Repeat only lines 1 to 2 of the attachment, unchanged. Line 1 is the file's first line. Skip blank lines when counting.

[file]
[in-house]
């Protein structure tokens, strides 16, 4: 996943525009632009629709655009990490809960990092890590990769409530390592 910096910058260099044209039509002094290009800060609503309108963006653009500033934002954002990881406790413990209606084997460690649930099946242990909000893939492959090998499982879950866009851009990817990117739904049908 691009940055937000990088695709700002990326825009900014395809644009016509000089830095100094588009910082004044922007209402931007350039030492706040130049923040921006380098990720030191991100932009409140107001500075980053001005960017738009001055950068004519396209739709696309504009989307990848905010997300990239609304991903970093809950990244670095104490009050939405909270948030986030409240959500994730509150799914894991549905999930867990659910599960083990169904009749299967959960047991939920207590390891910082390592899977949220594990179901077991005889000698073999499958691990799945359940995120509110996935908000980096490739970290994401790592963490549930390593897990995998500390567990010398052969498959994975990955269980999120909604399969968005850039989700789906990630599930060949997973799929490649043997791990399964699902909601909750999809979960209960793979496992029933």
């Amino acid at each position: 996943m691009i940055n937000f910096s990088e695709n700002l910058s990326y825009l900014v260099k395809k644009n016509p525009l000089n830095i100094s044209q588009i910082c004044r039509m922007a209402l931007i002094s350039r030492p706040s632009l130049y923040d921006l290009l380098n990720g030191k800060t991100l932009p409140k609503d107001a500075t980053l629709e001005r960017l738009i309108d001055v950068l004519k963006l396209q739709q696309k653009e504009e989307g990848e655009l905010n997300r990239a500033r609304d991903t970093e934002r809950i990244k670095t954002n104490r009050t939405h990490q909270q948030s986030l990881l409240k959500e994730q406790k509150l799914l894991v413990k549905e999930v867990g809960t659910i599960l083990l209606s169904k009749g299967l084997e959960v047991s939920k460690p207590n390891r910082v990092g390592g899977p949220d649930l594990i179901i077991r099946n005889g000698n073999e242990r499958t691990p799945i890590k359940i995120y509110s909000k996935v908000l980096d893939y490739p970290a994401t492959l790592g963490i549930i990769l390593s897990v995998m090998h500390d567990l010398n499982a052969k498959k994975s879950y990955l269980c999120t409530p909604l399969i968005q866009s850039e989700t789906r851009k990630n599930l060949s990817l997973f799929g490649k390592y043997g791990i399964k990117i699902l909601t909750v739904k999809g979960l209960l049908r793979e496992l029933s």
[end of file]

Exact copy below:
[in-house]
């Protein structure tokens, strides 16, 4: 996943525009632009629709655009990490809960990092890590990769409530390592 910096910058260099044209039509002094290009800060609503309108963006653009500033934002954002990881406790413990209606084997460690649930099946242990909000893939492959090998499982879950866009851009990817990117739904049908 691009940055937000990088695709700002990326825009900014395809644009016509000089830095100094588009910082004044922007209402931007350039030492706040130049923040921006380098990720030191991100932009409140107001500075980053001005960017738009001055950068004519396209739709696309504009989307990848905010997300990239609304991903970093809950990244670095104490009050939405909270948030986030409240959500994730509150799914894991549905999930867990659910599960083990169904009749299967959960047991939920207590390891910082390592899977949220594990179901077991005889000698073999499958691990799945359940995120509110996935908000980096490739970290994401790592963490549930390593897990995998500390567990010398052969498959994975990955269980999120909604399969968005850039989700789906990630599930060949997973799929490649043997791990399964699902909601909750999809979960209960793979496992029933």